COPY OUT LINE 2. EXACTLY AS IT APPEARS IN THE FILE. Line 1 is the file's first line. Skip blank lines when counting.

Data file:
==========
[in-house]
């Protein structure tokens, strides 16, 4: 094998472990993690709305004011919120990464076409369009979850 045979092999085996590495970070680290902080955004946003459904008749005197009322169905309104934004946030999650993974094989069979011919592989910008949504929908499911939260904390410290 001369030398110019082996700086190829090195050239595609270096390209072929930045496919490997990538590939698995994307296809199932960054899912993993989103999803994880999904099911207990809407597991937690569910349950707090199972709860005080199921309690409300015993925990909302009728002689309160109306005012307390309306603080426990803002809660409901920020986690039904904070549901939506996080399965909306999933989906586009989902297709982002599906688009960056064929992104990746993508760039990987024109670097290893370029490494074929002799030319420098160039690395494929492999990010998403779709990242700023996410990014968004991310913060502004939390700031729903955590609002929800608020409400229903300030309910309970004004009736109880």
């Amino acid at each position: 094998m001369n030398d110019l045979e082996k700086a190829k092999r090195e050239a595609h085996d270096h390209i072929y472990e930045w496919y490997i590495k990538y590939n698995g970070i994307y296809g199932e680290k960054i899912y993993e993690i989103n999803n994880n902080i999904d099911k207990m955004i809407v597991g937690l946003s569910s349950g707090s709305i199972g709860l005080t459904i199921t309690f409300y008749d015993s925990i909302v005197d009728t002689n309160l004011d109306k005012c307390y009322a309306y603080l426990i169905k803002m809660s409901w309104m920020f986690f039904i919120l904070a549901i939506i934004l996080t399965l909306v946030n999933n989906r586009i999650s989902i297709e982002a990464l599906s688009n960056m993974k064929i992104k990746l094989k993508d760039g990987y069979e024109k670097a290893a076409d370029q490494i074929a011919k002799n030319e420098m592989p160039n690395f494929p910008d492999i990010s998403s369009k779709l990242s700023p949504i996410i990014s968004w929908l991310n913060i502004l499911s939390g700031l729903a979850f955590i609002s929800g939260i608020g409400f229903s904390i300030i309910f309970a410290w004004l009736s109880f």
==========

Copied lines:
């Protein structure tokens, strides 16, 4: 094998472990993690709305004011919120990464076409369009979850 045979092999085996590495970070680290902080955004946003459904008749005197009322169905309104934004946030999650993974094989069979011919592989910008949504929908499911939260904390410290 001369030398110019082996700086190829090195050239595609270096390209072929930045496919490997990538590939698995994307296809199932960054899912993993989103999803994880999904099911207990809407597991937690569910349950707090199972709860005080199921309690409300015993925990909302009728002689309160109306005012307390309306603080426990803002809660409901920020986690039904904070549901939506996080399965909306999933989906586009989902297709982002599906688009960056064929992104990746993508760039990987024109670097290893370029490494074929002799030319420098160039690395494929492999990010998403779709990242700023996410990014968004991310913060502004939390700031729903955590609002929800608020409400229903300030309910309970004004009736109880």